Sunday, January 25, 2009

Taiwan culture shock: Don't expect PC

In Taiwan don't expect people to understand the rules of PC that we follow in the West.

One evening, a few months after getting to Taiwan, I was sat on my mattress on the floor watching a Taiwanese soap with the girlfriend of that time, a Carol Tu. I had just finished tipping and pouring food from plastic bags into paper bowls or plates, positioned between us. There was ducks’ blood with ground peanuts, a portion of smelly tofu, a bowl of fish ball soup, a plate of cold clams pickled in soy and garlic and pig’s intestine with thick soy all balanced precariously on that mattress.

"What is the foreigner dude doing on the show?” i asked Carol.

“He was meeting the girl’s father. He kick him out. Say the foreigner doesn’t understand Taiwan culture.”

Apart from a hammer jolt of injustice, I was thinking Carol seemed very nonchalant about it all.

“The father is a bastard? Don’t you think?”

“I don’t know.”

“What do you mean, you don’t know? It is racist -What about your father?”

“He think you foreigners like to fuck around.”

Then Carol kind of suggested her father had a point: there was the Canadian guy who didn’t marry her after all, and she knew I didn’t love her. She had been with two western guys before, and it appeared what her father said about the GIs in Taiwan was right - American soldiers were stationed in Taiwan to protect it against the communists up until the end of the seventies.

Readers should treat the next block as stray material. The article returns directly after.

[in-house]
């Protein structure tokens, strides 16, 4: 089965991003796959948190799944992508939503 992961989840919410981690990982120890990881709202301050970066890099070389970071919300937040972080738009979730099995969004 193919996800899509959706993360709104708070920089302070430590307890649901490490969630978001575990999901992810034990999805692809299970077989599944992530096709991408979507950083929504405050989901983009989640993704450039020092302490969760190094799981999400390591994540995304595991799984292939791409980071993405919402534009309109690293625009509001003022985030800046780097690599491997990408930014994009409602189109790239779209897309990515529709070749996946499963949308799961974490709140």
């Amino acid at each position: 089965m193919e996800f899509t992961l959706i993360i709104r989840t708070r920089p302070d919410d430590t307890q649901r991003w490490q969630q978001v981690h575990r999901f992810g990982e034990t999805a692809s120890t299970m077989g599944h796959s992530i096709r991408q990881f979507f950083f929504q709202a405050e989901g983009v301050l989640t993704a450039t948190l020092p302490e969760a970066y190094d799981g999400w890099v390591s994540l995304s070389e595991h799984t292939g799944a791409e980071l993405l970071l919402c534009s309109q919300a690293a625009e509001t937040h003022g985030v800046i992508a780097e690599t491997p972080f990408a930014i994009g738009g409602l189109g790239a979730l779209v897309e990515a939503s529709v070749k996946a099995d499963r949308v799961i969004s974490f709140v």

“Your father has a second wife and kids in Indonesia and your calling westerners the unfaithful ones?” I replied. Carol liked to recount this story, and numerous others of her grandmother trying to install another woman in the family home to replace her mother as reason why she liked the foreigner. Then there was his student Amanda, and his other student Mary who liked to recount stories of catching her husband being unfaithful, and how their mother-in-laws always said: 'Your husband works very hard. He needs to have some fun.' I knew I should keep clear of these types of students, but feeling other’s pain was addictive, as was, it seemed, their interest in telling me. I once asked if she discussed this with her friends and Amanda had replied: "You know, I don’t talk this to anyone. Will lose the face. I know, you are the foreigner. You are very open."

I was slowly working out there was a downside to being seen as approachable.

I thought for a moment and then felt obliged to qualify my statement based on what most guys were up to in Taipei. “Yes, we fuck around before marriage, then we stay faithful to our wives. Unlike you people who get married to the first person they meet and then start to fuck around.”

Carol stared blankly at me clearly thinking: was I supposed to be impressed? Suddenly, she no doubt saw an image of herself hanging around in that foreigner bar in ten years time, putting up with boring conversation about the pollution, how westerners are taught to ‘think’ in the west; all delivered in badly broken Chinese where she had to guess the tones. She decided her next boyfriend would be old - If I didn’t marry her and make her happy of course.

"Anyway, he doesn't know i don't want to fuck around. He should judge every one as an individual."

"So you want to marry me?" she asked.

I learned my lesson. I never got into this argument again.

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